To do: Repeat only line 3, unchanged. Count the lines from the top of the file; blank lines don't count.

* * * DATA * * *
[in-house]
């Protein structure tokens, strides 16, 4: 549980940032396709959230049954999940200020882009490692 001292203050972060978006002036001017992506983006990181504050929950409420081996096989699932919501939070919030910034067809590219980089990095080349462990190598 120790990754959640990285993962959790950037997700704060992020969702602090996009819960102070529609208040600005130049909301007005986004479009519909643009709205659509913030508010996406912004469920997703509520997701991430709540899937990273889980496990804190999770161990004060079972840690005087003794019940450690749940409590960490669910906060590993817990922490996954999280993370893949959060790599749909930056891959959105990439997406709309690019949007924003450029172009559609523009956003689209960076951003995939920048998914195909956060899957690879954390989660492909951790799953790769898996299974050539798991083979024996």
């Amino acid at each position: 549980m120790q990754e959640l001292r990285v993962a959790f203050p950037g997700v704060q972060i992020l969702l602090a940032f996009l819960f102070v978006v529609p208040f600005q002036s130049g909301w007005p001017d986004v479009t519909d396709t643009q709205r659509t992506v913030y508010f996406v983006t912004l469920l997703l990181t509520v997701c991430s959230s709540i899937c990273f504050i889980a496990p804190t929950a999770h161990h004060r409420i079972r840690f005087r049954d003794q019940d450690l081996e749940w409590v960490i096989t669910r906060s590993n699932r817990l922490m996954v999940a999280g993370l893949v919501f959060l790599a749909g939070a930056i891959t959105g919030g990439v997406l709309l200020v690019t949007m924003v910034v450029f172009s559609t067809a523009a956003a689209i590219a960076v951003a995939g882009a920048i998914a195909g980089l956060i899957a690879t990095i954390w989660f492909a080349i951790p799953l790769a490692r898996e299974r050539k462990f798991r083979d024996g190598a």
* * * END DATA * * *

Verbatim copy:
């Amino acid at each position: 549980m120790q990754e959640l001292r990285v993962a959790f203050p950037g997700v704060q972060i992020l969702l602090a940032f996009l819960f102070v978006v529609p208040f600005q002036s130049g909301w007005p001017d986004v479009t519909d396709t643009q709205r659509t992506v913030y508010f996406v983006t912004l469920l997703l990181t509520v997701c991430s959230s709540i899937c990273f504050i889980a496990p804190t929950a999770h161990h004060r409420i079972r840690f005087r049954d003794q019940d450690l081996e749940w409590v960490i096989t669910r906060s590993n699932r817990l922490m996954v999940a999280g993370l893949v919501f959060l790599a749909g939070a930056i891959t959105g919030g990439v997406l709309l200020v690019t949007m924003v910034v450029f172009s559609t067809a523009a956003a689209i590219a960076v951003a995939g882009a920048i998914a195909g980089l956060i899957a690879t990095i954390w989660f492909a080349i951790p799953l790769a490692r898996e299974r050539k462990f798991r083979d024996g190598a």